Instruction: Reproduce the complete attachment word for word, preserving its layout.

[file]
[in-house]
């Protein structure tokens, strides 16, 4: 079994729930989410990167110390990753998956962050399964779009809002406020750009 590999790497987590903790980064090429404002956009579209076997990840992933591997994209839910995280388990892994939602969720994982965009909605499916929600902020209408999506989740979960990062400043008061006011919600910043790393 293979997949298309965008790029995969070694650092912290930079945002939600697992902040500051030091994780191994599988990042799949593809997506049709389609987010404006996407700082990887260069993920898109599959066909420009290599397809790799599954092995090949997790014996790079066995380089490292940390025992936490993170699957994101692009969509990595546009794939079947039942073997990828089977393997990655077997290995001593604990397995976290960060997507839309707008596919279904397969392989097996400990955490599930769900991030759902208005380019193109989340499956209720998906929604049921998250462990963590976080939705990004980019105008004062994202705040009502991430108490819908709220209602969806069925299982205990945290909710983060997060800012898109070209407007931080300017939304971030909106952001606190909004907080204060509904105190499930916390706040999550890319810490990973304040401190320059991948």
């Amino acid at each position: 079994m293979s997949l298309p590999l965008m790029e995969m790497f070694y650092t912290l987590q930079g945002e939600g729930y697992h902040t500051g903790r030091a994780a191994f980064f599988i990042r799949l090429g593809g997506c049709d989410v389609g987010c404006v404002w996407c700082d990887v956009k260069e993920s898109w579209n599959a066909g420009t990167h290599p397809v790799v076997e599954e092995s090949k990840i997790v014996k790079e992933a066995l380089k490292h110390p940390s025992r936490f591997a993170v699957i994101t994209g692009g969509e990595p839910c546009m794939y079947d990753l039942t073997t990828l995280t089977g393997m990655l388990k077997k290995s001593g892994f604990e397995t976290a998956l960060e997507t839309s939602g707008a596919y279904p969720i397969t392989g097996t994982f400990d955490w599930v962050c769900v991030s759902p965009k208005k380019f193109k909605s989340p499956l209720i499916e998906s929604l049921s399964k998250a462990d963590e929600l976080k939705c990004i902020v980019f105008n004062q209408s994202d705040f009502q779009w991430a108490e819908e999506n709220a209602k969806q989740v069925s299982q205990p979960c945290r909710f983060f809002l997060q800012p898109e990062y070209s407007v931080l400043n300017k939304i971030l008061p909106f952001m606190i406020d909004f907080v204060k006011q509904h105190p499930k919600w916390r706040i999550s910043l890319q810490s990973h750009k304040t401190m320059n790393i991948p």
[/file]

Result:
[in-house]
């Protein structure tokens, strides 16, 4: 079994729930989410990167110390990753998956962050399964779009809002406020750009 590999790497987590903790980064090429404002956009579209076997990840992933591997994209839910995280388990892994939602969720994982965009909605499916929600902020209408999506989740979960990062400043008061006011919600910043790393 293979997949298309965008790029995969070694650092912290930079945002939600697992902040500051030091994780191994599988990042799949593809997506049709389609987010404006996407700082990887260069993920898109599959066909420009290599397809790799599954092995090949997790014996790079066995380089490292940390025992936490993170699957994101692009969509990595546009794939079947039942073997990828089977393997990655077997290995001593604990397995976290960060997507839309707008596919279904397969392989097996400990955490599930769900991030759902208005380019193109989340499956209720998906929604049921998250462990963590976080939705990004980019105008004062994202705040009502991430108490819908709220209602969806069925299982205990945290909710983060997060800012898109070209407007931080300017939304971030909106952001606190909004907080204060509904105190499930916390706040999550890319810490990973304040401190320059991948």
């Amino acid at each position: 079994m293979s997949l298309p590999l965008m790029e995969m790497f070694y650092t912290l987590q930079g945002e939600g729930y697992h902040t500051g903790r030091a994780a191994f980064f599988i990042r799949l090429g593809g997506c049709d989410v389609g987010c404006v404002w996407c700082d990887v956009k260069e993920s898109w579209n599959a066909g420009t990167h290599p397809v790799v076997e599954e092995s090949k990840i997790v014996k790079e992933a066995l380089k490292h110390p940390s025992r936490f591997a993170v699957i994101t994209g692009g969509e990595p839910c546009m794939y079947d990753l039942t073997t990828l995280t089977g393997m990655l388990k077997k290995s001593g892994f604990e397995t976290a998956l960060e997507t839309s939602g707008a596919y279904p969720i397969t392989g097996t994982f400990d955490w599930v962050c769900v991030s759902p965009k208005k380019f193109k909605s989340p499956l209720i499916e998906s929604l049921s399964k998250a462990d963590e929600l976080k939705c990004i902020v980019f105008n004062q209408s994202d705040f009502q779009w991430a108490e819908e999506n709220a209602k969806q989740v069925s299982q205990p979960c945290r909710f983060f809002l997060q800012p898109e990062y070209s407007v931080l400043n300017k939304i971030l008061p909106f952001m606190i406020d909004f907080v204060k006011q509904h105190p499930k919600w916390r706040i999550s910043l890319q810490s990973h750009k304040t401190m320059n790393i991948p």